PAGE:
‘Do not fear mistakes,’ said Miles Davis, ‘there are none.’ Jazz is an innovator’s art, but today’s musicians have to balance creativity with generating an income. So, how do you make a living doing what you love?
Today, most would-be professional jazz musicians will have studied to at least degree level or further in their quest to be well-rounded musicians. We do this because we know that immersion in our chosen subject will improve our abilities, and so that we can join a community of other young jazz musicians who will become our peers when we turn professional.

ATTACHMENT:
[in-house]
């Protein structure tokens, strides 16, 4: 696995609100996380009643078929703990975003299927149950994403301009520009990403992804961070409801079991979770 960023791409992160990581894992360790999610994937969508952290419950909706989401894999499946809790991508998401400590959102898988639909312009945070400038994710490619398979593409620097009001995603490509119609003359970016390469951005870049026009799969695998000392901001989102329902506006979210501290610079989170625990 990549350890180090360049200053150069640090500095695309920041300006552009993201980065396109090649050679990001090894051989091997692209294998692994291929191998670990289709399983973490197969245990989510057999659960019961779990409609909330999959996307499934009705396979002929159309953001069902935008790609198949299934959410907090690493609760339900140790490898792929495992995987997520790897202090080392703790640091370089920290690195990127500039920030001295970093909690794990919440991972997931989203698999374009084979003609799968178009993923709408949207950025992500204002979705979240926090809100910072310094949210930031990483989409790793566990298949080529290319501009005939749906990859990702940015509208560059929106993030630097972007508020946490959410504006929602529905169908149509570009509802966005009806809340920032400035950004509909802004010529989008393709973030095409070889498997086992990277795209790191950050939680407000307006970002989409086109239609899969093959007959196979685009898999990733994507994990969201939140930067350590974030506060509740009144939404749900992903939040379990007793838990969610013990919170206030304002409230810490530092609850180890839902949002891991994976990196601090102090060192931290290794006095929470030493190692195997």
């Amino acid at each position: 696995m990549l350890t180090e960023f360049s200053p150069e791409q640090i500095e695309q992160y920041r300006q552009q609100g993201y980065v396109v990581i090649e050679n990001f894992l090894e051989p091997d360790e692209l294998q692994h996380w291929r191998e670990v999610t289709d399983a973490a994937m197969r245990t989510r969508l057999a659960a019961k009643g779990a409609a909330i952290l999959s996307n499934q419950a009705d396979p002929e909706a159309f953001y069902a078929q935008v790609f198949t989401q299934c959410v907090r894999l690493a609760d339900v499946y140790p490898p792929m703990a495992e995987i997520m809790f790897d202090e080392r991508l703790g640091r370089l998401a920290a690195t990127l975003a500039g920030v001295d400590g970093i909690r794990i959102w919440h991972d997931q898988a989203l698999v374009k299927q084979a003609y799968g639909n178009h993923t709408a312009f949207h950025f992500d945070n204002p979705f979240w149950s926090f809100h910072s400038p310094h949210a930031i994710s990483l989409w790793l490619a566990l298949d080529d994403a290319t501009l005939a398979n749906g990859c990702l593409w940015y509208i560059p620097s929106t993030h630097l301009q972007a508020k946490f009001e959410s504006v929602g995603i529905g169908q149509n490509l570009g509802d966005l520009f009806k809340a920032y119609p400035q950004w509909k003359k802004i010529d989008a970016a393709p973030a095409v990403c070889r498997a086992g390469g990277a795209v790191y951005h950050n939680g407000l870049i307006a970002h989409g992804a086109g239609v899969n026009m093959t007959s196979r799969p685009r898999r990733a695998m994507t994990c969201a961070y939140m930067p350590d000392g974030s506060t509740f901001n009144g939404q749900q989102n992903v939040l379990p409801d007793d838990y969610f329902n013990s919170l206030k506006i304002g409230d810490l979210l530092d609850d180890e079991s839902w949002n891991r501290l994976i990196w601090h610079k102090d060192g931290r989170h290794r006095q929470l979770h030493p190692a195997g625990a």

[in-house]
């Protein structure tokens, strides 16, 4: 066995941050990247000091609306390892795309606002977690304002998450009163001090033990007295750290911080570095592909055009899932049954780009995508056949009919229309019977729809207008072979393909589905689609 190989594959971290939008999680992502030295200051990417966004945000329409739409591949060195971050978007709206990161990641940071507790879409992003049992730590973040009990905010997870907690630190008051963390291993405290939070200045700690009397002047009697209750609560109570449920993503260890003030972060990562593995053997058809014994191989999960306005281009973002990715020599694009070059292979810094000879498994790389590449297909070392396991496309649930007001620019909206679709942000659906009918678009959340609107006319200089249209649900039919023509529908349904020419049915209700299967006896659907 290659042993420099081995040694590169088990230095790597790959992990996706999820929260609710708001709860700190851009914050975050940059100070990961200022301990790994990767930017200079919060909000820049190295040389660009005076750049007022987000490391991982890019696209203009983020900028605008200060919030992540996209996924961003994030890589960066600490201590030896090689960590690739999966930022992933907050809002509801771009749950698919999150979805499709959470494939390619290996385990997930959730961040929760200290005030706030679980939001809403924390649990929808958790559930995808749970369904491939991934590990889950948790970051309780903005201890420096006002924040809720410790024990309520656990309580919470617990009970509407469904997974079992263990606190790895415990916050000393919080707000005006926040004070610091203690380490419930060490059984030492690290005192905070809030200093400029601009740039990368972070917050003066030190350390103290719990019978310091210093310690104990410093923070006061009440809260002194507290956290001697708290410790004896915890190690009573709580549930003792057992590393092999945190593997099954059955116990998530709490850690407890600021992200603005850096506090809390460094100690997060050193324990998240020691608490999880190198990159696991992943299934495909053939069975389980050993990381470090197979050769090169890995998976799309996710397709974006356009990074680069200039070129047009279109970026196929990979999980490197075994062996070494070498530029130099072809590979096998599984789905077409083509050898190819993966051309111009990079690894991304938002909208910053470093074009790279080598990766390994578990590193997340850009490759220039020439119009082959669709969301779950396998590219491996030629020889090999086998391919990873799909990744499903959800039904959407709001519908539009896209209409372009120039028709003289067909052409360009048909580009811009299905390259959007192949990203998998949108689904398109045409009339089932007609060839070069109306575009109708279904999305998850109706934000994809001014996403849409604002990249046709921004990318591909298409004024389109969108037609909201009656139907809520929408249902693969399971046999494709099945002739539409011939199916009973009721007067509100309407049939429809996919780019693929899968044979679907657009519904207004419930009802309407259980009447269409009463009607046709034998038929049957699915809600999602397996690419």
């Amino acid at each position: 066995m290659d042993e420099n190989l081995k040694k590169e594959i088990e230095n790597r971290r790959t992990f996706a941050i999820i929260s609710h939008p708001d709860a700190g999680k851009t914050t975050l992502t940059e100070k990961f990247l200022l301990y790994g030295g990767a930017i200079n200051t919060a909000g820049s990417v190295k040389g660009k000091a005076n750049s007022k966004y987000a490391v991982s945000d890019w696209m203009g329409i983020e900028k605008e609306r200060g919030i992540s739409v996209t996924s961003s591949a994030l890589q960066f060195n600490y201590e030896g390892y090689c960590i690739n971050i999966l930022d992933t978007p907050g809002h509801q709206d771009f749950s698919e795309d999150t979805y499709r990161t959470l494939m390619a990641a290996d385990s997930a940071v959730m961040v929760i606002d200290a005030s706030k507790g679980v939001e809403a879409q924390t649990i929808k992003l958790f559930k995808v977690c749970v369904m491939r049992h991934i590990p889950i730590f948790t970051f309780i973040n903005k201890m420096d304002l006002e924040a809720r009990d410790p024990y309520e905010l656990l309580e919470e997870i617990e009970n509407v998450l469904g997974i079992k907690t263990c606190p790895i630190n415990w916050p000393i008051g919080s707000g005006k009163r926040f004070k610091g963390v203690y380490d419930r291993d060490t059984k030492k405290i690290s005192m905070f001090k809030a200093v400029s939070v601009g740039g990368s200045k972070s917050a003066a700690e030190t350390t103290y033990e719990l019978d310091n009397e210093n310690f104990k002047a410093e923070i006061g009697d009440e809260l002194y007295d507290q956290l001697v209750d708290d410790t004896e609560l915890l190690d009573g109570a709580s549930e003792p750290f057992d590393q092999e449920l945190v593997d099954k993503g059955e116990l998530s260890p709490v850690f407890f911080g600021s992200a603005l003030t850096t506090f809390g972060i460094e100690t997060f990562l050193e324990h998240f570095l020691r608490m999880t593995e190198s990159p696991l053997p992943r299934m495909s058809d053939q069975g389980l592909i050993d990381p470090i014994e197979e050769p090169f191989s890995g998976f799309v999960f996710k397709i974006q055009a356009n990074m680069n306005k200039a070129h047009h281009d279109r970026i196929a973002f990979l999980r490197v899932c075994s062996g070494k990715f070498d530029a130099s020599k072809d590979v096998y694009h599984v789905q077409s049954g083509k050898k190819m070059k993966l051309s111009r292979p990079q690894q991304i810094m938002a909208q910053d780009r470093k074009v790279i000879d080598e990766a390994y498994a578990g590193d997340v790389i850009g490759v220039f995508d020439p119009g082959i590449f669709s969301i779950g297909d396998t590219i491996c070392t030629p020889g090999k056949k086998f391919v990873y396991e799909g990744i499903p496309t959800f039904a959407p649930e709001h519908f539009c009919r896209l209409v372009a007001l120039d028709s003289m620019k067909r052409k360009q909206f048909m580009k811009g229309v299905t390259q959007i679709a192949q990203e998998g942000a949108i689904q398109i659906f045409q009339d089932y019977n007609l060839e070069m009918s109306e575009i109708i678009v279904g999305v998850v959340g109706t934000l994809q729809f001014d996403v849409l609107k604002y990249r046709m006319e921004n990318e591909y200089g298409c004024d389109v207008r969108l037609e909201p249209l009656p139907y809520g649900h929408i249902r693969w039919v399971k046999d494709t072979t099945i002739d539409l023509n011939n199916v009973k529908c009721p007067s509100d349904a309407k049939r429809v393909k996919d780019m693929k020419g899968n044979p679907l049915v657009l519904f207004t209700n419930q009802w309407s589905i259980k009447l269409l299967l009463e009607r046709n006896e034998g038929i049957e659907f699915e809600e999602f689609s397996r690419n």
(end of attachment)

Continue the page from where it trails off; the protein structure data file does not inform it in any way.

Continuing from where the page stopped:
We may also know that an academic qualiﬁcation will help us reap the ﬁnancial rewards of a teaching job after we graduate, a time when we are continuing to develop our skills. A degree offers other opportunities too, through touring shows and cruise ships, working in sessions, as well as occasional work in the mineﬁeld that is ‘showbiz.’ Coupled with a regular ‘wedding band’ gig and, if your instrument allows it, solo gigs in hotel lobbies, it seems that there are many opportunities for well-schooled and able musicians to play the music they love. Yet despite this veritable smorgasbord of ﬁnancial opportunity, I have barely mentioned the tension between jazz as a means of income and artistic fulfilment.